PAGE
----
A Bumpy Road Ahead For Female Drivers?

Financial Services Team Blog

James Carnegie

Many female drivers are bracing themselves for uncomfortable journeys in the coming months when looking for car insurance. A ruling from the European Union, which came into force on 21st December 2012, has banned insurers from discriminating between men and women when setting car insurance premiums.

Will this mean parity in the amount men and women pay in the future, with increases in premiums paid by female drivers matched by equivalent decreases for their male counterparts? Harris Poll data, recorded just before the change in law, suggests this is not the perception of most drivers currently holding a car insurance policy. Whilst 61% of female policy holders, unsurprisingly, expect their premiums to go up as a result of the law change, only 12% of male policy holders believe their own prices will fall. Many expect insurers to not implement this fairly with over 1 in 3 males (37%) expecting to also receive an increase in price as a result of the changes.

Despite cynicism about how insurance companies will implement the changes to the law, there is a widely held belief amongst both male and female policy holders that pricing car insurance premiums based on gender was unfair. Indeed, only 3 in 10 females believed that prices should be set based on gender. Car insurance policy holders deem ability, experience and car usage as much more important factors than gender in determining prices. However, 55% of female policy holders believe it was fair that they previously received a preferential rate on their car insurance on the basis of their gender. This suggests many female drivers believe there is a correlation between gender and the aforementioned factors, which in the past lead to better prices for them when compared to male drivers.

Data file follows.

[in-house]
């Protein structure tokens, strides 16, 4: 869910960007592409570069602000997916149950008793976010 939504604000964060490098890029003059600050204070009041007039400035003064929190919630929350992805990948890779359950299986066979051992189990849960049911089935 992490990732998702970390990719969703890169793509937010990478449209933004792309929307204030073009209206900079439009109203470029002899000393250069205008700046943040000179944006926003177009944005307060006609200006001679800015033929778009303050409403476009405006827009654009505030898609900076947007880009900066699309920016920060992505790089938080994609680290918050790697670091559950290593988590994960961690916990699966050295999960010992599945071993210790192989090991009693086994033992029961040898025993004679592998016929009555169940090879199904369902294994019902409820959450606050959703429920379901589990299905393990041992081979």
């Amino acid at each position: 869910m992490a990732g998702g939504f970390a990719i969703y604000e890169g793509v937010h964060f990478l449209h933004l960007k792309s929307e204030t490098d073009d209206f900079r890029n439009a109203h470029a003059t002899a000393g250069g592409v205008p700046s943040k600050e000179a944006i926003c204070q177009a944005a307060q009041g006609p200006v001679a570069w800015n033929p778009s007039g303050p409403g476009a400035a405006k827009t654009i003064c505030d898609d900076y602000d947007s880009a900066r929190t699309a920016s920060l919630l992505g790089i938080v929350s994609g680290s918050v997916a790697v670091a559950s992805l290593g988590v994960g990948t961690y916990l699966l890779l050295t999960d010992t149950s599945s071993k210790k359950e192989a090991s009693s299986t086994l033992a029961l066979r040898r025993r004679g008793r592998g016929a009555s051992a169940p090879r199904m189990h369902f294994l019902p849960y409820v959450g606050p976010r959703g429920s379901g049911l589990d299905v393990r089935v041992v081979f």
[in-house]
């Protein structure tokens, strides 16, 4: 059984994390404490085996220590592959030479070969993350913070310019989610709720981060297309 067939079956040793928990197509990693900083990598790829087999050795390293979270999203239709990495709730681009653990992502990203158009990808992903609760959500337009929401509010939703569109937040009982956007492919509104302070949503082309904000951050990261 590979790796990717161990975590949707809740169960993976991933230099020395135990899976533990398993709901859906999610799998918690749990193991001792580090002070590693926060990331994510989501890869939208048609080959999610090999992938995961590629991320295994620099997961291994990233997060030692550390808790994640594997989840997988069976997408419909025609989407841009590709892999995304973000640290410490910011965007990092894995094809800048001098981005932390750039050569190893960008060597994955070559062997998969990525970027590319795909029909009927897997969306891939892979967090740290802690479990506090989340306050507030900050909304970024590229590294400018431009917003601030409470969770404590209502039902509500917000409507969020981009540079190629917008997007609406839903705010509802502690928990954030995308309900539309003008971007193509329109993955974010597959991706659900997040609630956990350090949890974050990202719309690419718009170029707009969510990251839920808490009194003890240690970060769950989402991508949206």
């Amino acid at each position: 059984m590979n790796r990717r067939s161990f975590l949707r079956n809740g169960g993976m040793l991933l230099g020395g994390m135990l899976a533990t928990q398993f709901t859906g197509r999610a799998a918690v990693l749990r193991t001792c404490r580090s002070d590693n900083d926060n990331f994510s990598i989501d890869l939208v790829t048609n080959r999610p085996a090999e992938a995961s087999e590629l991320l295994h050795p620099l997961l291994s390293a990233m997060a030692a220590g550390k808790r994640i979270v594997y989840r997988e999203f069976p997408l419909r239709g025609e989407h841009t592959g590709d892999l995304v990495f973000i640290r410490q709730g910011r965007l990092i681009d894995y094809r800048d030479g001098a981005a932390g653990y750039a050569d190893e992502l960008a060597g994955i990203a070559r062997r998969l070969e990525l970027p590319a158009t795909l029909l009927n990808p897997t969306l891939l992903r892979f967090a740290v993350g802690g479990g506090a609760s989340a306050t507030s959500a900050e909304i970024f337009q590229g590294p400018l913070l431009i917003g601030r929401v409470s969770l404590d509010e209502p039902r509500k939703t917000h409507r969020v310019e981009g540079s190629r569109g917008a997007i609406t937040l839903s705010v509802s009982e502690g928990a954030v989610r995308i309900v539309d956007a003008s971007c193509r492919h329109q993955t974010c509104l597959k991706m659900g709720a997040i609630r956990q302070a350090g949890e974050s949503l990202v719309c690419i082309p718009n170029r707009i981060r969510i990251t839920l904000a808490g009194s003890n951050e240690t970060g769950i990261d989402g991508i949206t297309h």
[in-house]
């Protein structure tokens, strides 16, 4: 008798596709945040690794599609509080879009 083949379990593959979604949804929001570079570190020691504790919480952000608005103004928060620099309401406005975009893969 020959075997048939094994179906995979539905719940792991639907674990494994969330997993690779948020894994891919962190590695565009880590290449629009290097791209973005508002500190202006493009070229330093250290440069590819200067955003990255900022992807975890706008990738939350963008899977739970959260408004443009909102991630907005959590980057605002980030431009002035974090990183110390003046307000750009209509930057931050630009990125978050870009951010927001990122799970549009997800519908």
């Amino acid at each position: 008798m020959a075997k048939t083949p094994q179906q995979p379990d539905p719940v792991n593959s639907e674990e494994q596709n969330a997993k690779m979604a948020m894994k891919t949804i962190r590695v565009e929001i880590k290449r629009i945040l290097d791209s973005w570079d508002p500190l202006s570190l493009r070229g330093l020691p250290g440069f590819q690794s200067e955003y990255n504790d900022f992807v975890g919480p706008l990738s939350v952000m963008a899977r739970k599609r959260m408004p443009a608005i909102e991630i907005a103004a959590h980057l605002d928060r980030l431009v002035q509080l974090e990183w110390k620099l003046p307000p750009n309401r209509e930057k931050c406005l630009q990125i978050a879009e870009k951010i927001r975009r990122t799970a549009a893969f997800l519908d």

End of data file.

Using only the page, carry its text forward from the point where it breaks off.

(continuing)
Interestingly, one way that could help ensure people pay a fairer price for their car insurance premiums, irrespective of gender, is rejected by the vast majority of car insurance policy holders. Only 32% of policy holders think that in-car devices that monitor driving style should be used when determining the price of car insurance. Whilst many may feel this is a “Big Brother” style invasion of privacy, surely if you are a good, safe driver then you would be rewarded by paying less to ensure your car?

Such contradictory views seem to present a “no-win situation” for car insurance companies. Most people do not think gender should be a factor in setting prices; many expect their car insurance premiums to go up in the future and a way to potentially make policy prices fairer (in-car monitors) are widely unpopular. As a result, car insurers are going to continue to have a very difficult task in convincing already disgruntled customers that the prices they are charging are justified now gender can no longer be a factor in setting car insurance premiums.

Maybe a starting point would be to improve the way in which premium increases are explained, with only 1 in 5 (21%) car insurance policy holders believing insurance companies do this “clearly”. Twice as many policy holders (41%) currently deem explanations to be “not at all clear”.